If you think the objective value and benefits of your product are the most important features in sales, then you’ve got it all wrong. We asked four behavioral experts to share the biggest mistakes companies make so that you can avoid them.
In this article, you’ll discover:
- The four biggest mistakes you can make in sales according to behavioral experts;
- What aspect is even more important than having a killer deal;
- How a seemingly irrational solution increased restaurants’ average spend per head beyond their expectations; and
- Why leading a sales conversation with just the benefits is prone to backfire.
If you’re reading this now, chances are you’re looking for some ways to improve your sales. Well, you’ve certainly come to the right place. But, perhaps, it’s not about what you should START doing, but rather what you should STOP doing.
We asked four world-leading experts in behavioral economics what the biggest mistakes they see companies make in sales are and what to do about them.
Discover ground-breaking ideas and fascinating solutions.
And since we’re not the greatest fans of chitter chatter, let’s cut straight to the chase. Here they are:
1. Relying too much on objective value
It’s only rational to assume that better deals equate to the increased likelihood that your customer will buy whatever it is you’re selling. I mean, that would make sense, right?
Well, the reality couldn’t be further from the truth. For our InsideBE first-timers (welcome!), your customers aren’t fully rational creatures. Nobody is. We’re driven by subconscious shortcuts and biases, and so the subjective is what really matters to us.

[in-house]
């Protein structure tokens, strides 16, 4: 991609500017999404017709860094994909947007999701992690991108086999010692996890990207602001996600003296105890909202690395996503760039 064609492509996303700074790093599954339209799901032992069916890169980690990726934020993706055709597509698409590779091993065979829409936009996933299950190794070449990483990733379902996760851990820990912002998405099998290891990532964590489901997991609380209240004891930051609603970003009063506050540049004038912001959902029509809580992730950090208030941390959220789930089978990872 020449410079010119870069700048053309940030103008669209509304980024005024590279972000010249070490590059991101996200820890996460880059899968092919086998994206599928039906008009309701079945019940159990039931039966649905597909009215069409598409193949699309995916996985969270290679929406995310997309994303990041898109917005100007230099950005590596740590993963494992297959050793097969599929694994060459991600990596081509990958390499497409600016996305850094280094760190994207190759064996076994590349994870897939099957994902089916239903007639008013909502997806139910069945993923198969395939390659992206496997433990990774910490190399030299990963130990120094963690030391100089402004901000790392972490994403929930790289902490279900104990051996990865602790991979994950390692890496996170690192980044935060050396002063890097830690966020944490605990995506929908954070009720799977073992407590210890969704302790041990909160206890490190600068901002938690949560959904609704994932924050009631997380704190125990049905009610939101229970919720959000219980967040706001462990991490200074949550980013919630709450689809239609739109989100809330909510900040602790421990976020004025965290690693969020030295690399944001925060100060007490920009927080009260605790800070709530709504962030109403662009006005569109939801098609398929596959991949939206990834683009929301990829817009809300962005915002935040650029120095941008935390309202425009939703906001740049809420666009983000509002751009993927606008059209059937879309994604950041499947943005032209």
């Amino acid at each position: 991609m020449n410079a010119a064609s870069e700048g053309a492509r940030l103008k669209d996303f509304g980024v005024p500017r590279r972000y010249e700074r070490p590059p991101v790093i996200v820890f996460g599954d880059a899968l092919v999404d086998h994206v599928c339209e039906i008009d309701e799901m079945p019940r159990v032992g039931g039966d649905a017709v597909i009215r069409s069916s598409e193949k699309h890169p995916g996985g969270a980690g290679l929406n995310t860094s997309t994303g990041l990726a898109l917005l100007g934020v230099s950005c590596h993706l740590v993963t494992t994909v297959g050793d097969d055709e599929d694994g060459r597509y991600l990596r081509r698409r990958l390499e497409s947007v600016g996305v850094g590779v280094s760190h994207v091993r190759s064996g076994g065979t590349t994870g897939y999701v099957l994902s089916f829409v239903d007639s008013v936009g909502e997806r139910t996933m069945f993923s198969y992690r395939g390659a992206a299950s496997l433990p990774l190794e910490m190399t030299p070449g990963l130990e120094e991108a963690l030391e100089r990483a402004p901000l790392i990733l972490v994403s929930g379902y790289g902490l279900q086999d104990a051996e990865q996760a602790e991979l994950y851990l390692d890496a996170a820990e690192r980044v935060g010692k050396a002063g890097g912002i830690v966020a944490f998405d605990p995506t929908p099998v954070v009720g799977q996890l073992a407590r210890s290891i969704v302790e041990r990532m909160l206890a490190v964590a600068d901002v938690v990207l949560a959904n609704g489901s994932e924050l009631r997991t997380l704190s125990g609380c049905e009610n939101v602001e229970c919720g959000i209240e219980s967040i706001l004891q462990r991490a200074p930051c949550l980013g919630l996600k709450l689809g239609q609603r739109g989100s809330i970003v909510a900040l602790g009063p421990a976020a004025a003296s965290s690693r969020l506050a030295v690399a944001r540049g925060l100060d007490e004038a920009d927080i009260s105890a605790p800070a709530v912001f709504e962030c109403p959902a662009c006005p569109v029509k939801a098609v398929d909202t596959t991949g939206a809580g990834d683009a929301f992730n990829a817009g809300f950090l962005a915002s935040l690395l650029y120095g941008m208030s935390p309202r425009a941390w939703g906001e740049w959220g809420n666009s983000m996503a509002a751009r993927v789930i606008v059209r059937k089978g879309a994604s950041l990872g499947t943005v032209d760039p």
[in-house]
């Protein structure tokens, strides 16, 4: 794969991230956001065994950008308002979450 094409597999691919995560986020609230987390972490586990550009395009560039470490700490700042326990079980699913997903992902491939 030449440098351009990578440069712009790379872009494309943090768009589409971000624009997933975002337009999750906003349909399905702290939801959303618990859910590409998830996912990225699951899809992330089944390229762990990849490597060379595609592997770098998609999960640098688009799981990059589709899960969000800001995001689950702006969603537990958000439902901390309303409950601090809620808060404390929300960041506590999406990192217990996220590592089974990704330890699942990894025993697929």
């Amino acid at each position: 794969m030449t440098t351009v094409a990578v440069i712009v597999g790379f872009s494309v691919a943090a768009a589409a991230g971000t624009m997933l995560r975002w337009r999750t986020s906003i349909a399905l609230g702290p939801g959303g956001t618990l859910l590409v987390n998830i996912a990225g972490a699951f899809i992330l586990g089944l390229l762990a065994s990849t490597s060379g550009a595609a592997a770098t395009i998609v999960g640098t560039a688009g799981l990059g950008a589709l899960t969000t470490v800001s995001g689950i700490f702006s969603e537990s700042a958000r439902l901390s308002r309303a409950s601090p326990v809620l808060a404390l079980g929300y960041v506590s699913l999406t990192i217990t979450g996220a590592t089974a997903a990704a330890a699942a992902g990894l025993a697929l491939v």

Consumers won’t always settle for ‘better prices’ but rather a better experience and perceived fairness.
“Consumers won’t always settle for ‘better prices’ but rather a better experience and perceived fairness. For instance, long lines, untrained staff, rude customer service, or a website that isn’t user-friendly all affect consumer satisfaction, regardless of the financial value saved,” says Lea.
The time wasted, mental effort, physical effort… it all matters. And it can dramatically influence your CX, which is the main driver of customer loyalty. One of the most important things you should do is to lower the perceived effort and objective obstacles to optimize your CX. It will lead to satisfied and loyal customers.
So don’t focus on just the objective value. Also consider the whole experience your customer goes through.
Now, let’s get a bit more specific.
2. Overwhelming customers with benefits and information
Other words of wisdom come from Matej Sucha, CEO of MINDWORX Behavioral Consulting. “Salespeople often think that the more benefits they mention the higher the chance a prospective customer will buy what they’re selling. This isn’t exactly true. By providing too much information, the customer might actually feel overwhelmed and quit the purchase process altogether.”
By providing too much information, the customer might actually feel overwhelmed and quit the purchase process altogether.
Our brains are programmed that way: to pick the easiest route in order to save ourselves time and energy. And processing information: that’s a heavy task. So when it’s simply too much for customers to handle, they won’t buy.
On the other hand, cutting down the long lists or never-ending paragraphs can make the whole process easier.
Choice overload is a result of too many choices being available. It can result in decision fatigue, sticking to the default option, or even avoiding making a decision altogether.
It might be counterintuitive: rational thinking tells us “the more options the better.” But once it’s easier for customers to process a flood of information, the more likely they are to buy.
For example, one thing Cowry Consulting opted to do when approached by a restaurant to increase the average spend per head by 4 pence was cutting down the choices on the menu. By combining this technique with other behavioral principles, they managed to increase the spend per head not by 4 pence, but 13!
Sometimes less is more, especially when it comes to consumers’ decision-making. The easier it is for a customer to process loads of information, the better.
3. Asking questions that aren’t relevant yet